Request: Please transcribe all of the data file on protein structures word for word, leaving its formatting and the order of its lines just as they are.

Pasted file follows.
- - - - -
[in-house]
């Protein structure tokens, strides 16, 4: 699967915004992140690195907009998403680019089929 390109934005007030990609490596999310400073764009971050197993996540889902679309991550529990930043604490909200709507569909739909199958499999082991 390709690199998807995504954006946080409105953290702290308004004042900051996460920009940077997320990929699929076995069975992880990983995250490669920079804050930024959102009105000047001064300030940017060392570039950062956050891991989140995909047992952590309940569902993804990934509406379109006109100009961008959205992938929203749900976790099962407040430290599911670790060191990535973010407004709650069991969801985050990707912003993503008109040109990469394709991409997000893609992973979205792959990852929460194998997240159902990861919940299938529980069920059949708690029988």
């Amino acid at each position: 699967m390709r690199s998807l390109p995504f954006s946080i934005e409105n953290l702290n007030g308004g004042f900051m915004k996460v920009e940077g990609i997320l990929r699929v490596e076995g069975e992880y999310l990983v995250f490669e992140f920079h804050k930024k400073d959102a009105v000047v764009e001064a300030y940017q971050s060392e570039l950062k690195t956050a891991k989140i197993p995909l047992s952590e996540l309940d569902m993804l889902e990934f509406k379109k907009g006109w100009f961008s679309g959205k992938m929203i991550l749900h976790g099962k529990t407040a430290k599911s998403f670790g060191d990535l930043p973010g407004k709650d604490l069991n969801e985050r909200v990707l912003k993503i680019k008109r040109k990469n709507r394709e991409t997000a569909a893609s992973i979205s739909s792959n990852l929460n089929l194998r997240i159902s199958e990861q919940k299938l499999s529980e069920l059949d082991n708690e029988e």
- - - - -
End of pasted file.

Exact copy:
[in-house]
């Protein structure tokens, strides 16, 4: 699967915004992140690195907009998403680019089929 390109934005007030990609490596999310400073764009971050197993996540889902679309991550529990930043604490909200709507569909739909199958499999082991 390709690199998807995504954006946080409105953290702290308004004042900051996460920009940077997320990929699929076995069975992880990983995250490669920079804050930024959102009105000047001064300030940017060392570039950062956050891991989140995909047992952590309940569902993804990934509406379109006109100009961008959205992938929203749900976790099962407040430290599911670790060191990535973010407004709650069991969801985050990707912003993503008109040109990469394709991409997000893609992973979205792959990852929460194998997240159902990861919940299938529980069920059949708690029988």
């Amino acid at each position: 699967m390709r690199s998807l390109p995504f954006s946080i934005e409105n953290l702290n007030g308004g004042f900051m915004k996460v920009e940077g990609i997320l990929r699929v490596e076995g069975e992880y999310l990983v995250f490669e992140f920079h804050k930024k400073d959102a009105v000047v764009e001064a300030y940017q971050s060392e570039l950062k690195t956050a891991k989140i197993p995909l047992s952590e996540l309940d569902m993804l889902e990934f509406k379109k907009g006109w100009f961008s679309g959205k992938m929203i991550l749900h976790g099962k529990t407040a430290k599911s998403f670790g060191d990535l930043p973010g407004k709650d604490l069991n969801e985050r909200v990707l912003k993503i680019k008109r040109k990469n709507r394709e991409t997000a569909a893609s992973i979205s739909s792959n990852l929460n089929l194998r997240i159902s199958e990861q919940k299938l499999s529980e069920l059949d082991n708690e029988e």